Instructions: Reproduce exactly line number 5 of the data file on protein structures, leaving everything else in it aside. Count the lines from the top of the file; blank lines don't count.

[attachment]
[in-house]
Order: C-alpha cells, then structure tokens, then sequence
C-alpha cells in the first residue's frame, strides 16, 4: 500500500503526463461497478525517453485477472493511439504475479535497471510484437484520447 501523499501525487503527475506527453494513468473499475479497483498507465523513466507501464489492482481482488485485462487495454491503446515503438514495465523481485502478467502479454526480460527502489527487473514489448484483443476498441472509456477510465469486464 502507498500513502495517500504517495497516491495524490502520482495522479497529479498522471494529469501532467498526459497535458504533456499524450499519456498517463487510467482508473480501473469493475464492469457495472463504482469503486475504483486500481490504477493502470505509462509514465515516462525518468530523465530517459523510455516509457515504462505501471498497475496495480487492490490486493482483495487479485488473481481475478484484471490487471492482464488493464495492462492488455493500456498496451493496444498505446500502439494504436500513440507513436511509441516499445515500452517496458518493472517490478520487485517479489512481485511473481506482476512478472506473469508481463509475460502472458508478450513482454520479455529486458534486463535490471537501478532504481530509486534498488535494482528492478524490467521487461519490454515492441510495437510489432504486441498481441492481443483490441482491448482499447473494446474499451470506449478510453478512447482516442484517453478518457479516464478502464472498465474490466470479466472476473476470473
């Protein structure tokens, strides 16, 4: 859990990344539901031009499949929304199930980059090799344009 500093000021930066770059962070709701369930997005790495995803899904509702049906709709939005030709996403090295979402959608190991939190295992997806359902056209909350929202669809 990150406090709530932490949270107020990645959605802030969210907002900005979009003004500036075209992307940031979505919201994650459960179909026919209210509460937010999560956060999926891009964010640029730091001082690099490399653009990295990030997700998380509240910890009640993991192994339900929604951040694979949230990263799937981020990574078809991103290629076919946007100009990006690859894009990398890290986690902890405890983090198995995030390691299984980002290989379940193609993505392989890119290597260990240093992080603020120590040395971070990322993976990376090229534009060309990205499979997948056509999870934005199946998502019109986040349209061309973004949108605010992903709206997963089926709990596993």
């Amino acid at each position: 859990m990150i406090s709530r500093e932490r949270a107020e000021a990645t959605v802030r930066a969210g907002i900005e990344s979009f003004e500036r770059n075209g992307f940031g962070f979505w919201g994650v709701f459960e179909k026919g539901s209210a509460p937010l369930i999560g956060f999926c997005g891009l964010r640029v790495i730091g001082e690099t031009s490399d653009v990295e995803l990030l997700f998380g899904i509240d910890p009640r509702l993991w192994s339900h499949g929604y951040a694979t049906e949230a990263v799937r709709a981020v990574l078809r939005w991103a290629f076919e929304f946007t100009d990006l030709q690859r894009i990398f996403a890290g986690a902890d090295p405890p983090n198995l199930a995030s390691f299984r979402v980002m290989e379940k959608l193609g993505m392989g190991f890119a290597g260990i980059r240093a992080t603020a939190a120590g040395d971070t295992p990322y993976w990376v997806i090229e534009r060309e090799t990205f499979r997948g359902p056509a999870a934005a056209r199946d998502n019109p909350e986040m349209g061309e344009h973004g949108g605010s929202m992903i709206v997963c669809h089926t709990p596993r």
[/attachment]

């Amino acid at each position: 859990m990150i406090s709530r500093e932490r949270a107020e000021a990645t959605v802030r930066a969210g907002i900005e990344s979009f003004e500036r770059n075209g992307f940031g962070f979505w919201g994650v709701f459960e179909k026919g539901s209210a509460p937010l369930i999560g956060f999926c997005g891009l964010r640029v790495i730091g001082e690099t031009s490399d653009v990295e995803l990030l997700f998380g899904i509240d910890p009640r509702l993991w192994s339900h499949g929604y951040a694979t049906e949230a990263v799937r709709a981020v990574l078809r939005w991103a290629f076919e929304f946007t100009d990006l030709q690859r894009i990398f996403a890290g986690a902890d090295p405890p983090n198995l199930a995030s390691f299984r979402v980002m290989e379940k959608l193609g993505m392989g190991f890119a290597g260990i980059r240093a992080t603020a939190a120590g040395d971070t295992p990322y993976w990376v997806i090229e534009r060309e090799t990205f499979r997948g359902p056509a999870a934005a056209r199946d998502n019109p909350e986040m349209g061309e344009h973004g949108g605010s929202m992903i709206v997963c669809h089926t709990p596993r």